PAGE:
Need More Storage? Reach for the Cloud

Storing data in the cloud is one way to expand beyond the capacity of your local drive, but make sure you understand the pros and cons.

When you start out with a fresh new hard drive, it may seem like it has virtually unlimited capacity. The reality, though, is that it won't take nearly as long to max out that drive as you might think, and you will need to find some way to expand your storage.

You can simply upgrade and replace the drive with a larger one, or you can tack on some external storage, but disk drives--both internal and external--are yesterday's technology. Another solution is to embrace the cloud and store your data online where the only limitation to your storage capacity is how much money you want to spend.

The rise of tablets and ultrabooks is driving a trend that makes cloud storage not only appealing, but required. Tablets use flash storage that is generally limited to 32GB or 64GB, and ultrabooks that use SSD drives have 256GB, or even a mere 128GB of storage. In exchange for convenience and portability, you sacrifice storage capacity and the logical solution is to connect to the cloud while you're on the go.

Benefits

The three primary benefits of cloud data storage are unlimited capacity, virtually ubiquitous access, and backups. Upgrading your drive, or expanding your storage with external drives are both temporary Band-Aids. No matter what size drive you use, odds are good you will one day fill it up.

There isn't any risk of you filling up the cloud. Granted, more capacity will cost you more money. But, with cloud storage you can generally just subscribe to a higher capacity plan and add storage space immediately when the need arises. You can also add capacity temporarily to fill a short-term need, and then roll back to the storage plan you normally use without being saddled with drives you no longer need.

With cloud storage, you have access to your data from anywhere in the world that you can connect to the Internet. You can travel with confidence with your tablet or ultrabook, knowing that you have your data "with you" at all times.

Most cloud storage services also provide ways to share access to files with others, or even collaborate on the files in real-time over the Internet. Having data in the cloud provides you with opportunities to work more efficiently and be more productive than you can with data anchored to your PC.

Another benefit of using cloud storage is that the cloud service provider most likely has redundant servers, storing data on redundant drives, mirrored to redundant data centers. When the data is stored on your PC, or an external drive, it can be lost or stolen, or get corrupted, and if you haven't backed it up recently you're out of luck. But with the cloud, the backups are a benefit that come more or less automatically.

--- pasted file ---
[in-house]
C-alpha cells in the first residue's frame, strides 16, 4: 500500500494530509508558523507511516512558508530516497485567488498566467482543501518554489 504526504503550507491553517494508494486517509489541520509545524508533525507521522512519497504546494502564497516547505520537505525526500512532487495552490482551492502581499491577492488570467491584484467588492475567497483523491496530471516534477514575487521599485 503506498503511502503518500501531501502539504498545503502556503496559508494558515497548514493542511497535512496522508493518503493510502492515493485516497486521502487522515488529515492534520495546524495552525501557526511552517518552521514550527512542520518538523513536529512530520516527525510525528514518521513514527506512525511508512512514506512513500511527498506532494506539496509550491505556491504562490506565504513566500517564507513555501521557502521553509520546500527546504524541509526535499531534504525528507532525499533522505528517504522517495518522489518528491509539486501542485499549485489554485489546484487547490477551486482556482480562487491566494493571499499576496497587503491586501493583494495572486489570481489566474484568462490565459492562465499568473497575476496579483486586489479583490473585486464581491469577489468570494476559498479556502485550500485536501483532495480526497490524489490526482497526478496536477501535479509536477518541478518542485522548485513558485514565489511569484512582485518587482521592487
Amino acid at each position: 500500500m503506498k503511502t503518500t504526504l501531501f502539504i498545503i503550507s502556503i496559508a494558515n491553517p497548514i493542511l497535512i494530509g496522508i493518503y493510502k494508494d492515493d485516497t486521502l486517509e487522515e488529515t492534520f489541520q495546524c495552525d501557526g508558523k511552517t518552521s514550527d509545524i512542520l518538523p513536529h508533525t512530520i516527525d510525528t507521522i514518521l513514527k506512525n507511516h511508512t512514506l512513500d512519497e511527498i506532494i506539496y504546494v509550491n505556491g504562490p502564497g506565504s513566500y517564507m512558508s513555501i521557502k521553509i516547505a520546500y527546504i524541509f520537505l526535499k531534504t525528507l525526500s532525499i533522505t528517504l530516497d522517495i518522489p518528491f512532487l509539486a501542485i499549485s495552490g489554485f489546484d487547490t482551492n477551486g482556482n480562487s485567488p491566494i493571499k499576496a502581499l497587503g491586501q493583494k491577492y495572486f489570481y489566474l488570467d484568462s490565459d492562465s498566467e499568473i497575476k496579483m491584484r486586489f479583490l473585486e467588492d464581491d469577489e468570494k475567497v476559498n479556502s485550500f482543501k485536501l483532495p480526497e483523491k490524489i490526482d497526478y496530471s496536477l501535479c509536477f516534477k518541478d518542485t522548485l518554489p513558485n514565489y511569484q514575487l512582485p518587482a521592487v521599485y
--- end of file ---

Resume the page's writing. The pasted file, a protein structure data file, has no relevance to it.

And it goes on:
Drawbacks

There are two obvious downfalls to cloud storage: cost and availability. When you buy a hard drive it is a finite, one-time investment. But, cloud storage--beyond the 5GB or 25GB you might get for free with some services--requires an ongoing monthly subscription cost.

The cost per month is less than what a drive would cost, so initially the cloud service seems significantly cheaper. Eventually, though, those monthly fees will add up to more than what the drive would have cost you, and you will still have to continue paying them each month.

Availability is an issue because you are dependent on a stable, high-speed connection to the Internet in order to access your data. If the cloud storage provider suffers an outage of some sort you also won't be able to get your data. Some services, like Box, provide a local folder that stores data offline and syncs with the cloud when connected, so you at least have the means to ensure that the crucial data you are working on right now will be available even if the cloud is not.

Another concern is security. Along with the benefit of being able to share your data with virtually anyone comes the drawback that virtually any unauthorized user might also potentially gain access to your data. You need to make sure your data is encrypted--both in transit, and at rest in the cloud--to prevent any exposure or compromise.

Choosing a Cloud Storage Service

I don't believe there is a "best" cloud storage provider. Personally, I use Box, but there are unique pros and cons to each, and the one that works best for you may be dictated by the mobile devices and platforms you use, the types of data you need to store, or the services used by people you need to share and collaborate with.

For example, if you work in a Windows-centric world, and you use a Windows Phone smartphone, it makes sense to look more closely at what you can do with Microsoft's SkyDrive. If you rely on Google products and services, and you use an Android smartphone, the seamless integration makes it appealing to use the online storage offered with Google Docs.

Both of these solutions are limited, though. They offer a generous amount of storage space for free, and provide a means to share files with others, but if you are trying to extend your available storage space to the cloud, you need a more comprehensive service that offers capacity more equivalent to the hard drive you would buy if you weren't using the cloud.

The options are many, and the list is growing. Take a look at Box, DropBox, SugarSync, and others. To choose the one that works best for you, make sure you consider whether the cloud services has a client or apps available for the operating systems and mobile devices you rely on, and that the businesses or individuals you work with will be able to access files if you share them out.

Further Reading:

This story, "Need More Storage? Reach for the Cloud" was originally published by PCWorld .

Join the discussion
Be the first to comment on this article. Our Commenting Policies